Some of the largest and most successful companies today don’t have what we would traditionally understand under assets (e.g. bank would not accept it as collateral).

Uber, the world’s largest taxi company, owns no cars.

Facebook or YouTube, the world’s most popular content companies, create no content.

Airbnb owns no property.

In the knowledge economy, it is people (a much nicer term for human capital) that represent the value. And the knowledge economy is real:

  • The US alone has 60 million knowledge workers
  • 1.9 million jobs are added every year in the knowledge economy (as opposed to 250k in other sectors)
  • 70% of workers in US will work remotely at least one day a week (!?)
  • The EU stats are pretty close to those of US

Which brings us to the ultimate question:

How is the management of knowledge workers different than those in other sectors?

And the answer is Рin knowledge economy output does not equal outcome anymore.

An industrial worker in a factory may need to produce 7 gadgets per hour – the output equals the desired outcome.

A farmer may need to plow 20 acres per day – the output equals the desired outcome.

A flight attendant may need to cater to 40 passengers on a 4-hour flight – the output equals the desired outcome.

But, what about marketer, investor, customer success manager, programmer, designer, UX specialists, trader, storyteller, system admin… for all of these people – even showing up at work is optional.

Knowledge economy
Knowledge economy

No sane person would evaluate programmer on the lines of code she wrote or marketer on the number of tweets he posted. In the brave new world, results or outcomes are all that matters. Output and showing up are optional.

And to that end, the question that begs to be asked is: how do we manage these new organizations? How do we align them? How do we focus them?

Even though Elon Musk may disagree, aligning an assembly line is trivial compared to this new monumental challenge.

OKRs are Agile for the whole organization

At the very fundamental level, OKRs allow organizations to achieve alignment, focus, and transparency across the board (super condensed description of OKR methodology). But, more importantly, OKRs represent a mindset change where we manage outcomes or results, as opposed to a traditional way of managing effort and output.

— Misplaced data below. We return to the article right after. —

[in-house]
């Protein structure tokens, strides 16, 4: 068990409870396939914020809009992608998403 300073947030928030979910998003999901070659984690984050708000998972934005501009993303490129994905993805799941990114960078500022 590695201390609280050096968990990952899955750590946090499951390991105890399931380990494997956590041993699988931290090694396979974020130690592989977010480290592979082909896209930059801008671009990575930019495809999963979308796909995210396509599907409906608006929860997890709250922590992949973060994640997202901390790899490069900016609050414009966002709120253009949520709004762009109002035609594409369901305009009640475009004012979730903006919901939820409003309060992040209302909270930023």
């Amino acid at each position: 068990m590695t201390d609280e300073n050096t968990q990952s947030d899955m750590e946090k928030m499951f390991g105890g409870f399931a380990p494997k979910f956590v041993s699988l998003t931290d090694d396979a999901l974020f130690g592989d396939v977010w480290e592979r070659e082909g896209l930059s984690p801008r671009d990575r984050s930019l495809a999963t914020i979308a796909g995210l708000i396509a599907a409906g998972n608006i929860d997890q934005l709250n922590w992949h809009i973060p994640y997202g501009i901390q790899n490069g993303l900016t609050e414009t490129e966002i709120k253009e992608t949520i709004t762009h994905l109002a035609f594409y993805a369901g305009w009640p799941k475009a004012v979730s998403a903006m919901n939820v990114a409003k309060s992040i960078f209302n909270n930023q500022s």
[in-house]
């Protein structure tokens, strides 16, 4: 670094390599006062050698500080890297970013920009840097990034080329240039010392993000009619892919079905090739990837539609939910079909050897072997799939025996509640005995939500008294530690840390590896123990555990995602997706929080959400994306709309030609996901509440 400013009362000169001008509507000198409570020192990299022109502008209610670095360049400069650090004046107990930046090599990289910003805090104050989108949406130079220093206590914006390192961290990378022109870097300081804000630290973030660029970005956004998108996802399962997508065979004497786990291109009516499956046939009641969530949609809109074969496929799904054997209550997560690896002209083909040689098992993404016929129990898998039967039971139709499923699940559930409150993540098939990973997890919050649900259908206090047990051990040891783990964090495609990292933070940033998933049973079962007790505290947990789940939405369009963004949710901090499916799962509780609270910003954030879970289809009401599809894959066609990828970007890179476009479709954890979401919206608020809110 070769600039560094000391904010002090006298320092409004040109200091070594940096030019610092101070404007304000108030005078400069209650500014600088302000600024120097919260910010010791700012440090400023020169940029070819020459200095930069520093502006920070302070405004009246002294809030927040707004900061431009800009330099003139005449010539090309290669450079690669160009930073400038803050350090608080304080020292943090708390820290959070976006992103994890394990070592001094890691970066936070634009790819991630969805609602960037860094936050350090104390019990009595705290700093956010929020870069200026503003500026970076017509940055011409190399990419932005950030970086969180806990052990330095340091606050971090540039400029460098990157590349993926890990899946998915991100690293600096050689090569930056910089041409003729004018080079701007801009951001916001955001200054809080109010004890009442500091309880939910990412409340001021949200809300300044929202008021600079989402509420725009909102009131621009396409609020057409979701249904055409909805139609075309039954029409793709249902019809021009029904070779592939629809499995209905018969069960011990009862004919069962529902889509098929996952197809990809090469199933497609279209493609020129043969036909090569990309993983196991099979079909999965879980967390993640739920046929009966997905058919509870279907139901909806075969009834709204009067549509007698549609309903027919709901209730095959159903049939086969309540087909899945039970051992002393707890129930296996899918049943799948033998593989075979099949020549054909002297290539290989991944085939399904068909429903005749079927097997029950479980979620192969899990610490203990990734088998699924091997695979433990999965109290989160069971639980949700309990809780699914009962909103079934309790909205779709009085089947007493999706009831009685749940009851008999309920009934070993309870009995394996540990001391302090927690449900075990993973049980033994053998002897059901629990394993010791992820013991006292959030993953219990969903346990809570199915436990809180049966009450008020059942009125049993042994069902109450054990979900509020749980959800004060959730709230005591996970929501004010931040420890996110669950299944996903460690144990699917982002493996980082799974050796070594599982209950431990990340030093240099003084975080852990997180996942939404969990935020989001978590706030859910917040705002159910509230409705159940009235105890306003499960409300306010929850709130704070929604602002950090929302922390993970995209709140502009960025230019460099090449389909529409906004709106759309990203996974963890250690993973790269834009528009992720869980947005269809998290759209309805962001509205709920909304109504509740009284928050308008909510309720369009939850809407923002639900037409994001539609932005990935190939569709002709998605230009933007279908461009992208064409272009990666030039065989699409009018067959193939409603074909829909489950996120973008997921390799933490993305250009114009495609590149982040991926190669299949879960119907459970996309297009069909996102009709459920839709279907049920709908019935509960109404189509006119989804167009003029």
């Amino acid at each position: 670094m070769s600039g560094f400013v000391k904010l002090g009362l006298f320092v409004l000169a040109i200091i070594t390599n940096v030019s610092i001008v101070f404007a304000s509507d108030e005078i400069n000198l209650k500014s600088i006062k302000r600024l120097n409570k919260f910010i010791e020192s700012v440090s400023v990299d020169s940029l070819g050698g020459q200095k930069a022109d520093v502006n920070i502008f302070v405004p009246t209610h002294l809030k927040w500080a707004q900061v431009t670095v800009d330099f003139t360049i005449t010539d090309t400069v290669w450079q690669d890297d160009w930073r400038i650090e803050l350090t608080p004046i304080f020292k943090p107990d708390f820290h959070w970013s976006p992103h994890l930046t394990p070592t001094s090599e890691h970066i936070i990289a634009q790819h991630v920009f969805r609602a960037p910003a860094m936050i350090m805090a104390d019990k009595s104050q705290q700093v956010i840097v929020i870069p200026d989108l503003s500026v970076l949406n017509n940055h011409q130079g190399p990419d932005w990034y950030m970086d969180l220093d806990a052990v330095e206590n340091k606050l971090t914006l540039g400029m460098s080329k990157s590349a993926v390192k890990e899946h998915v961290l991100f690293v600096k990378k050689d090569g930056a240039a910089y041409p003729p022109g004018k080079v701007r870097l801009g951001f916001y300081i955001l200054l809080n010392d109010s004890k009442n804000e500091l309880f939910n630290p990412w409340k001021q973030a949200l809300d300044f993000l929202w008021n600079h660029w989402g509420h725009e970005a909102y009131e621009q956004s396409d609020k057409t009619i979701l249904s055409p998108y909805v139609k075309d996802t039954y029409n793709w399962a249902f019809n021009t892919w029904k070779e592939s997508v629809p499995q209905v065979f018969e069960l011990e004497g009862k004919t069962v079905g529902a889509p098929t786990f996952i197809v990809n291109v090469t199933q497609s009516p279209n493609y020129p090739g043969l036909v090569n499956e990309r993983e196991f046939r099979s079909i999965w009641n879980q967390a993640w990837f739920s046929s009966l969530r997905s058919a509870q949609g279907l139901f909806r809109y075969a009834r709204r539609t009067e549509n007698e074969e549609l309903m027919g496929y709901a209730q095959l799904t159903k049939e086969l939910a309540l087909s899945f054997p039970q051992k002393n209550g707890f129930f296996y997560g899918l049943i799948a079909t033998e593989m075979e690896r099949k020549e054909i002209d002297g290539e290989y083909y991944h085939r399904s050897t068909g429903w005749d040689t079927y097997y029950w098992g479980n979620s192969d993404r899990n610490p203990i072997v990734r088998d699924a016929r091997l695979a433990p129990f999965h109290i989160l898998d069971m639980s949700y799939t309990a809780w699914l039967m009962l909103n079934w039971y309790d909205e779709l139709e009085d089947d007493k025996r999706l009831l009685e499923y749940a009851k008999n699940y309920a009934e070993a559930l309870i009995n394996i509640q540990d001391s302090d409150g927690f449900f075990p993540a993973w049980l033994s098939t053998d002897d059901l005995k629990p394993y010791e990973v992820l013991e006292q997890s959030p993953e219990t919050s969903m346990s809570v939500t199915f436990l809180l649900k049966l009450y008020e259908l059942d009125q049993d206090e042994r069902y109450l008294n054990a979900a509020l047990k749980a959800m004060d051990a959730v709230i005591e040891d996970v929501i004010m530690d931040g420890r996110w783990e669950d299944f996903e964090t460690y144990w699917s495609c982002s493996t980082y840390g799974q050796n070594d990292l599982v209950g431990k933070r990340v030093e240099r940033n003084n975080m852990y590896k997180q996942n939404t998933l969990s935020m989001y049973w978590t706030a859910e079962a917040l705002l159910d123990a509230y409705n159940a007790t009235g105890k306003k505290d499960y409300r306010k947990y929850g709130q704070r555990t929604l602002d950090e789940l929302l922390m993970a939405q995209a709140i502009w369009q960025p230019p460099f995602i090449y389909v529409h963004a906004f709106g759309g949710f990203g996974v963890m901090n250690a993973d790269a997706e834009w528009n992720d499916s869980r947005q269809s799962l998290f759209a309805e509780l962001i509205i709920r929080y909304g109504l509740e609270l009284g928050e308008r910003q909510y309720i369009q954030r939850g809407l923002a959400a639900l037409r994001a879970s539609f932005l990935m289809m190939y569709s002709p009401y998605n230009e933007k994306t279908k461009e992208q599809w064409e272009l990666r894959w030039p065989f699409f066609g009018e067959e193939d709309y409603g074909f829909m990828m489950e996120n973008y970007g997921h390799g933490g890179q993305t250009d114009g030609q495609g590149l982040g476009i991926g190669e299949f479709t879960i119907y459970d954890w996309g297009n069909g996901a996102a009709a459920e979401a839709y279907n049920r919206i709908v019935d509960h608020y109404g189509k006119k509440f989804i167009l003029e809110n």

It is this single quality that took OKRs mainstream within a few short years.

OKRs are notoriously hard to implement; we usually say that they are simple, but not easy. What makes OKRs so hard is not a set of rules or guidelines that define it as a methodology (remember, it’s simple), but rather the dramatic mindset change that an organization needs to go through. OKRs are often a scapegoat in a rigid organization that refuses to change, but such reaction is akin to throwing away your scale because you are overweight.

The bottom line is – some organizations will adapt successfully to the new ways, some will not; some will use OKRs, some won’t. Some will die of stubbornness.

The future of OKRs

As I have already said, trends will evolve and OKRs will not be an exception.

I expect the folklore elements of OKRs to go away first. Just as stand-up meetings and estimation poker were the first to be more or less eliminated from practical Scrum.

Dogmas will get reduced to guidelines soon after, as organizations gather real-world practical experience. Practitioners will replace consultants. Scalability and velocity will become the most important issues, replacing basic “how to” issues that we still deal with today.

Finally, forks or derivatives will develop. To borrow again from IT analogy, today companies can be equally agile using scrum or kanban – the particular flavor of agility is much less important.

But one thing that is given Рwe will all optimize for outcomes. We will need to align widely distributed, remote, intangible objectives of a workforce that deals in ideas and initiatives.

Robots will do everything else, anyway.